In a series of four posts, I am publishing additional material written for OCLC to support what I see as the implications of content abundance.
The third observation claimed that “because publishers are competing with businesses that already use low- and no-cost tools, trying to beat them on the cost of content is a losing proposition. Instead, they need to develop opportunities that encourage broader use of their content.”
For OCLC, I added:
Prices, already under pressure as the popularity of digital content grows, are likely to go lower. Offering content that can be shared and loaned may help sustain a certain level of pricing, but the current practice of editing content for a single use, even a single format, is an expensive and unsustainable approach.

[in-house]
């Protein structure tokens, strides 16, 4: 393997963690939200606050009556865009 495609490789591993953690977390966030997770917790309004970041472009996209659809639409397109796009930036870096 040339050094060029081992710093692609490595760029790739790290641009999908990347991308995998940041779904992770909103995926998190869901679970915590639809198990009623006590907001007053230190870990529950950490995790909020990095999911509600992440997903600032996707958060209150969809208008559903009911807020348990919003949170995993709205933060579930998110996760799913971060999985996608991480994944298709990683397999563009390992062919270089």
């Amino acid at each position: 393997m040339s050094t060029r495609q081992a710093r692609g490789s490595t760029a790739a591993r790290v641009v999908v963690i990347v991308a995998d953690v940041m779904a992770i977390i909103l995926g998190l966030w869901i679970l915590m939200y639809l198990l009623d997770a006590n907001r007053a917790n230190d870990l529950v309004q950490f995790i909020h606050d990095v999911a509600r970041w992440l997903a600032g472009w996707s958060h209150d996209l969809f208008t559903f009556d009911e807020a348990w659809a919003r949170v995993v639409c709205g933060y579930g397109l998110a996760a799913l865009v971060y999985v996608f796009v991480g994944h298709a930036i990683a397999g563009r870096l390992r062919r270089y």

In the future, tagged content will be recombined, reused and in many cases sold as a component or chunk. We already see this in textbook publishing and in some STM markets.
In a different, parallel example, Bloomberg’s media efforts are built around extensive deployment of “write once, read many”. As with the arguments for agile content, not every market is equally attractive, but publishers should be challenging themselves now, as any book created in the old order is one they will likely wind up retooling in the new one.
Tomorrow (to close): “Publishers will distinguish themselves if they can provide readers with tools that draw upon context to help them manage abundance.”